Pixelated road rash never felt so right.
RELEASE DATE: October 1985
Excitebike is a racing boss. Forget a “Cool Runnings”-esque underdog, like Jamaica. Excitebike is, in the words of Sanka, “the damn Swiss”: unbeatable in its time and one of the best racing games on the NES. Amazingly, it was a launch title that, along with Super Mario Bros, really displayed the power and uniqueness of Nintendo, both as a software developer and a hardware maker. If you grew up with this game, as I did, who didn’t love just going really fast and crashing? When I was a kid, I’d bust a gut laughing, as I watched the poor racer and his bike twist and twist and twist over the platforms. “Selection B” which adds other computer racers to the soiree, triples the amount of fun one can have with crashing.
Once one grows older, however, and the novelty of watching a Lego man crash and burn thousands of times has worn thin, the actual game beneath the bloody guts is quite fun. While there are only five tracks, each one has its own unique twists and turns. The difficulty varies, but the challenge is fairly solid throughout (especially if you want to be #1 on the 3rd track – one minute and ten seconds for top time?! Yeesh!). “A” is accelerate, “B” is your turbo, but you have to watch your temp so you don’t burn out your engine (turbo is a harsh mistress). As previously mentioned, “Selection B” on the title screen adds three more players to the same five tracks. They exist more to get in your way than they do to “beat” in the traditional sense, but they do make the game more difficult. And, for those budding architects/engineers/whatever, you could build your own tracks! And they could go on forever! You couldn’t save them, but hey, this was 1985.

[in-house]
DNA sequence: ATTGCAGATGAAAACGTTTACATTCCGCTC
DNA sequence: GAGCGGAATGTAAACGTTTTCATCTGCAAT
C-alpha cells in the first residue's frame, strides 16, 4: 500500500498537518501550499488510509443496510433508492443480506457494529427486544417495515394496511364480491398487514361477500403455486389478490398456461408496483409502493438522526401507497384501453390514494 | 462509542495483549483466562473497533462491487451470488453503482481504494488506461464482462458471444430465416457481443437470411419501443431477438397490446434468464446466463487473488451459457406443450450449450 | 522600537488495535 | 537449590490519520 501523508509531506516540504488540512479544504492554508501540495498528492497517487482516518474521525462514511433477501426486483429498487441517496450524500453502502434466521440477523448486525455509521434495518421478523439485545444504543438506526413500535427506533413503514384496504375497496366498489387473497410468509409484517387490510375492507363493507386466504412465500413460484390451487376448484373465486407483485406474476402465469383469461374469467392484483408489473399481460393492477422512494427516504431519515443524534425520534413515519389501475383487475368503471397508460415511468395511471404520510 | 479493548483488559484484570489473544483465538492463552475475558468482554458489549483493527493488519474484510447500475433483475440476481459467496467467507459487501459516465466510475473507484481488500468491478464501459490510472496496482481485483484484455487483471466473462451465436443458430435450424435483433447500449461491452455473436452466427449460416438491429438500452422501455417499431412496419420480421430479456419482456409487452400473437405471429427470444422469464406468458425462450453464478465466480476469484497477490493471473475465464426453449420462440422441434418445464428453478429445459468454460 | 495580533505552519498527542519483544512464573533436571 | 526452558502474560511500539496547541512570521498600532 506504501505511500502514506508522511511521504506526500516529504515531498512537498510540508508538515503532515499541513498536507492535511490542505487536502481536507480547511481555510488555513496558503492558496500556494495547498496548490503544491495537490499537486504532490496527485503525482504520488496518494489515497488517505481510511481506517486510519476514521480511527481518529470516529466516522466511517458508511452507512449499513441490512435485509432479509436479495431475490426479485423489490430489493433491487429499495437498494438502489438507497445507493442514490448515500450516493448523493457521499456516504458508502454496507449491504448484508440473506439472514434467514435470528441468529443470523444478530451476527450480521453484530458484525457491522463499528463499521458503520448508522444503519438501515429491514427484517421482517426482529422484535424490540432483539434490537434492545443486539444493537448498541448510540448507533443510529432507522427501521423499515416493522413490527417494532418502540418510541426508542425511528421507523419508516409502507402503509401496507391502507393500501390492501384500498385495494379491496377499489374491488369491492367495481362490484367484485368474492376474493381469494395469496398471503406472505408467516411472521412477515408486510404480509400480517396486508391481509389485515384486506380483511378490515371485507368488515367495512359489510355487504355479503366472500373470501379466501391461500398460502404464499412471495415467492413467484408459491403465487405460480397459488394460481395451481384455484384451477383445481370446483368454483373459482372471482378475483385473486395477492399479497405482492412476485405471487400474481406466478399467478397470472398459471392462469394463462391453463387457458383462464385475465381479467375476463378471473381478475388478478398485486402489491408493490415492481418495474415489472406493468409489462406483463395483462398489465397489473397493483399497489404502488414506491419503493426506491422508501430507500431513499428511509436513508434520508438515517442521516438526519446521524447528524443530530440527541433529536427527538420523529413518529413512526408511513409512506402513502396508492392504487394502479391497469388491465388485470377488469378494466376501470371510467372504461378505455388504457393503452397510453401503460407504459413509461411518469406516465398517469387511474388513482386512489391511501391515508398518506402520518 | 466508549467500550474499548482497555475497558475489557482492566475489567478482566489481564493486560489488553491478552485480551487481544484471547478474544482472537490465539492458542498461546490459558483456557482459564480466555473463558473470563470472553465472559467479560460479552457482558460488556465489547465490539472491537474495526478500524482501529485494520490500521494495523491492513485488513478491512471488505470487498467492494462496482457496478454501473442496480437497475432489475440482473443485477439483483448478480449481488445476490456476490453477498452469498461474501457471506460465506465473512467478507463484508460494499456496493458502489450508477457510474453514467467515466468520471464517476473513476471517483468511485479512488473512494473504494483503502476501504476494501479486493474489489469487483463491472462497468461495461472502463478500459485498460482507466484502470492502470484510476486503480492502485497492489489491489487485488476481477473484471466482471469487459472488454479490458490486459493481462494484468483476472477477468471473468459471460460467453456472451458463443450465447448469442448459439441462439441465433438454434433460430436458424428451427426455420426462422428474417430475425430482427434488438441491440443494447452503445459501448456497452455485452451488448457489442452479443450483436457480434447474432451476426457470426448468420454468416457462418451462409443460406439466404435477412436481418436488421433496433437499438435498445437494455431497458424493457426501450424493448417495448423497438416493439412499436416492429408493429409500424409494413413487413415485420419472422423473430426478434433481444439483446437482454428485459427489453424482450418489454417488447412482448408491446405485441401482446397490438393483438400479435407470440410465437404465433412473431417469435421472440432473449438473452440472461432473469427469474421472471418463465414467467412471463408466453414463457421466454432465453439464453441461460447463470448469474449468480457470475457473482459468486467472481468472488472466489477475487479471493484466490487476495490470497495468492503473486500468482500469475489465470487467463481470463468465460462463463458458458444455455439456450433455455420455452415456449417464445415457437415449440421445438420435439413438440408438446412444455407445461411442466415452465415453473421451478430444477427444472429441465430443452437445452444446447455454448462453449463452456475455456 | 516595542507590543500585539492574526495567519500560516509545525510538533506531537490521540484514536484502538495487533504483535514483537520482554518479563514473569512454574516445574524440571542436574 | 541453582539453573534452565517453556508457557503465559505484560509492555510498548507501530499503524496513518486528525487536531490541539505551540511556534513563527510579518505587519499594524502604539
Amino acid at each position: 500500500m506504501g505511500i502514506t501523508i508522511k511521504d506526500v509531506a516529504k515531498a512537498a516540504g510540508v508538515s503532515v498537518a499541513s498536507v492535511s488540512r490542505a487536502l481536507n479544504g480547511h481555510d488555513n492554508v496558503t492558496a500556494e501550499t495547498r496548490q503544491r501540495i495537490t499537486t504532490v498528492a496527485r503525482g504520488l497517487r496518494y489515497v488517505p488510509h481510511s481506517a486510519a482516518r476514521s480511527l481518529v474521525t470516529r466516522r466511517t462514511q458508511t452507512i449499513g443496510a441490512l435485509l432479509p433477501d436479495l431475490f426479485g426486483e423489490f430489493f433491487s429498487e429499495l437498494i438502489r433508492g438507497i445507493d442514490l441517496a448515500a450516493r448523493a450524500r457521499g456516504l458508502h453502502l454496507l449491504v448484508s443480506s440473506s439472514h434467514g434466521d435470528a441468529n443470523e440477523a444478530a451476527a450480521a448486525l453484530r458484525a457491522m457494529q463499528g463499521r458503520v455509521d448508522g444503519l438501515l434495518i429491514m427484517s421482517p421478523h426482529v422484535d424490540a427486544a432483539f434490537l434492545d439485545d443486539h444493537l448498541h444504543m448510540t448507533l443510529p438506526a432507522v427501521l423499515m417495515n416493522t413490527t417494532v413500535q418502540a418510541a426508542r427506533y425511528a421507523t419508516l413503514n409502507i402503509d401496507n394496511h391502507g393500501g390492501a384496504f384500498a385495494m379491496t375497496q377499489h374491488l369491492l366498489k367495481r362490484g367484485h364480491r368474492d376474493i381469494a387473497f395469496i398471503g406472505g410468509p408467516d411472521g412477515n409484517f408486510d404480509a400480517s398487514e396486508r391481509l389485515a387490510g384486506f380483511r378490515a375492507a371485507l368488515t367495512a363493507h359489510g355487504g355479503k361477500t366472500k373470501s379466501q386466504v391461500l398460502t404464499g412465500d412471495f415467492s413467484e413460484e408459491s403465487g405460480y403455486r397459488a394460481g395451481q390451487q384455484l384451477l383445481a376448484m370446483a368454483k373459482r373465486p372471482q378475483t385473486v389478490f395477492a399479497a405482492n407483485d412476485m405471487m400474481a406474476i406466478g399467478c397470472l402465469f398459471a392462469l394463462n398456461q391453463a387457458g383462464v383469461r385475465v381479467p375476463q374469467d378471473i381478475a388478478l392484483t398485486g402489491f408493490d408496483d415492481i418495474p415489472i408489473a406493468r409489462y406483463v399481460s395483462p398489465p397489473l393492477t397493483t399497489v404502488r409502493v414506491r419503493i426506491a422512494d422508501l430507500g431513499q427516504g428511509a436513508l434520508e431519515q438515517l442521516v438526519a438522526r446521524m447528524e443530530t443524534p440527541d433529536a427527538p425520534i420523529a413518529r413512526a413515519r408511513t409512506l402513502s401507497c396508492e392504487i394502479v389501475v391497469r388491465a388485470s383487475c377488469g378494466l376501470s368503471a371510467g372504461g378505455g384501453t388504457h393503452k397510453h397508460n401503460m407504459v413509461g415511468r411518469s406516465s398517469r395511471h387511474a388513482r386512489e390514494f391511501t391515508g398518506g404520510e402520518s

My only real beef with this game is its lack of a two-player mode, as Excitebike was made for it. Despite this, Excitebike has a distinct charm and significant replay value, unlike the majority of the NES launch titles. This is why Nintendo recently updated Excitebike for the 3DS and why the majority of retro gamers still uphold it as a rightful classic twenty-six years later.